7. Promote shares and engagement
Ask your followers to share your content and engage with your content. Ask them questions and encourage them to post answers in the comments – such as by asking them to share their own thoughts, opinions, or experiences with you. Promoting engagement will promote your videos as well; the more comments and likes you get, the more likely Facebook is to promote your post to the top.
Pay attention to which of your videos get the best responses from your audience; often it’s a fairly obvious pattern. Your audience may specifically like things that have to do with product highlights or news features, and these are the content pieces that you should be focusing on when you create your marketing campaigns.
8. Inject some humor into your video
What gets the most engagement? By far, the highest amount of engagement happens with humorous videos. It makes sense: people are on social media and experiencing entertainment to have a good time, and when they laugh at something they immediately feel connected to it. It isn’t always easy to make people feel something like joy or pathos, but humor isn’t as hard.
9. Make sure your video has value
Valuable videos are the ones that are reacted to and shared the most. What is a valuable video? A valuable video is something that delivers the audience with some unique knowledge or a skill. Valuable videos include How-To and DIY videos. Many people share these types of videos with family members and friends.
Whenever you create a video, ask yourself two questions:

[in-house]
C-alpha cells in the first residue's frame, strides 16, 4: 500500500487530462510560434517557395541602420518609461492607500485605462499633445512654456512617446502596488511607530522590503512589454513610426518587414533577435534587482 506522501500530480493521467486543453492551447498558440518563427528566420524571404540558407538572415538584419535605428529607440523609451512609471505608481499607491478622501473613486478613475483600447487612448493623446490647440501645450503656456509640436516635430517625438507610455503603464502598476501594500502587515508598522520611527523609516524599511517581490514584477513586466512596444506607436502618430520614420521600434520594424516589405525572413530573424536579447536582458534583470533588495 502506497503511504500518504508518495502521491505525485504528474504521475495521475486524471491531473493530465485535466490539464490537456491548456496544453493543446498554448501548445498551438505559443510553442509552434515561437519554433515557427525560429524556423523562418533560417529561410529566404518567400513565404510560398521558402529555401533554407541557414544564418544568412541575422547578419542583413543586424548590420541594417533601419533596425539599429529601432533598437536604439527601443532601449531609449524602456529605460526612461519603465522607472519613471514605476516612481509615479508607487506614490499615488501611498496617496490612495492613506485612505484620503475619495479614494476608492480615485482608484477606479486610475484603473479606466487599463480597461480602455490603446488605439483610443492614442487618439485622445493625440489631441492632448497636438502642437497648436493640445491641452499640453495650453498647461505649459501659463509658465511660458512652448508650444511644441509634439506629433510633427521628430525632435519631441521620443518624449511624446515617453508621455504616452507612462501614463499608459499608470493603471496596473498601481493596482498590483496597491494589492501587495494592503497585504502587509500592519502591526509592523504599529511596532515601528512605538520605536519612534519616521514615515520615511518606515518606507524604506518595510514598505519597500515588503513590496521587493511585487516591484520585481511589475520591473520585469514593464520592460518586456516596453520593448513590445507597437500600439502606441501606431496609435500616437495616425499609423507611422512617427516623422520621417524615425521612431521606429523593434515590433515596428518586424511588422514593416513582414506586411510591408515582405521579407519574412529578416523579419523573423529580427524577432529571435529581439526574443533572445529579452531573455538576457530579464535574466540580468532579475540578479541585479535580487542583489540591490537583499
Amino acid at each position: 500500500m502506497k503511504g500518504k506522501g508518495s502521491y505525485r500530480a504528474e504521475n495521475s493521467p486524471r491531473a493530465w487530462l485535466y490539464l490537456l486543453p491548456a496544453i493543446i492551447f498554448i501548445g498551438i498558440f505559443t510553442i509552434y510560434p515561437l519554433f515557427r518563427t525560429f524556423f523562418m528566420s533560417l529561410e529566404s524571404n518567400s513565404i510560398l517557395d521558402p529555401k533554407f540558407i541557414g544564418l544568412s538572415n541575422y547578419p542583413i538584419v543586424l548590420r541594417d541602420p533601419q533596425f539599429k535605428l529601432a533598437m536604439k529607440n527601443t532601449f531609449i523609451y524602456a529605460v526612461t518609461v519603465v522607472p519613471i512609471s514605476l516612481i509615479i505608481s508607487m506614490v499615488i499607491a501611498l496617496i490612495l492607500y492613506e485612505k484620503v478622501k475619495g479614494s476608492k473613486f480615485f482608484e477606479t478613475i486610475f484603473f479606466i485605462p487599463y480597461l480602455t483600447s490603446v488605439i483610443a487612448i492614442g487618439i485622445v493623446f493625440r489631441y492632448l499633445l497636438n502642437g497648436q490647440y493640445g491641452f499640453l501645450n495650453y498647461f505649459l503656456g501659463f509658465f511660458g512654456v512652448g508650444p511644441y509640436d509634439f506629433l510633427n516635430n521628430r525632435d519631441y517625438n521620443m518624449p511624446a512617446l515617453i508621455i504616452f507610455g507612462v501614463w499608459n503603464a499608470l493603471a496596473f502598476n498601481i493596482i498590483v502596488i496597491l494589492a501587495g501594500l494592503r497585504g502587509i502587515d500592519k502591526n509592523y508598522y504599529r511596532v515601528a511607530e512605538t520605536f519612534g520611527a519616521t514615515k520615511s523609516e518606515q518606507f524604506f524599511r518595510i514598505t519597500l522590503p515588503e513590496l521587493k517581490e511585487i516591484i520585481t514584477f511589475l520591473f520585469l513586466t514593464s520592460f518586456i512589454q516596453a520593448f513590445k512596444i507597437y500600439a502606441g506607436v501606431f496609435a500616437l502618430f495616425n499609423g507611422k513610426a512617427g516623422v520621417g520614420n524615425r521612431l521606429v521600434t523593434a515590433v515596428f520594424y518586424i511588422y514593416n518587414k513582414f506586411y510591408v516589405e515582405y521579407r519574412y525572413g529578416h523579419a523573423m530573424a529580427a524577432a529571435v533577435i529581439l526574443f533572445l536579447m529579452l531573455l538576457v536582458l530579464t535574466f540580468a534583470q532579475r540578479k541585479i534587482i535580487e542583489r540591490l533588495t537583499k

10. Review your statistics
Facebook offers comprehensive statistics regarding your post engagements. On your posts, you can view who is engaging with your posts, what types of engagements are being made, and how often your posts are being shared. Regularly review your statistics to identify any trends.
Your statistics will show you when people are engaging with your posts, which content they’re most interested in, and whether more posts are being shared than others. Sometimes a post may be more “shareable” but less “engageable”; you may see a lot of sharing going on, but no one is really commenting or liking. This is common for events.
Other posts may be frequently engaged with but seldom shared. These are often posts that are more personal to the consumer, such as goods that they’re interested in buying but have questions about, or controversial topics that they’re interested in weighing in on. Having a good mix of posts is a good way to stabilize and expand your audience.
11. Invest in some paid advertising
Paid advertising on Facebook is extremely useful. Not only does it grow your audience, but it’s also very well targeted. You can tell Facebook to show your ads to people who already mirror your current demographics. You can also ask Facebook to drill down to things like “people who have close friends who have birthdays this month” or “people who have children the age of 12 to 14 and who also like sports.”
While it’s understandable that you might not want to invest too much in paid advertising when initially growing your campaigns, it can give you a tremendous boost. Paid advertising builds out your audience very quickly, through which you can then begin to develop your traffic organically. Otherwise, you may need to spend a lot of time and effort building your foundation.
Facebook’s algorithms are a lot like Google’s – they’re designed to give people what they’re interested in. As long as you produce interesting content that your audience connects with, you should be able to defeat those algorithms. Thus, video marketing is just about figuring out what your audience is interested in, and what content best appeals to them.
The easiest method of doing this is by staying true to your statistics, developing an understanding of your audience demographics, and delivering them a clean and clear experience from start to finish. Once you’re able to do this, you’ll start to see your campaign growing and growing.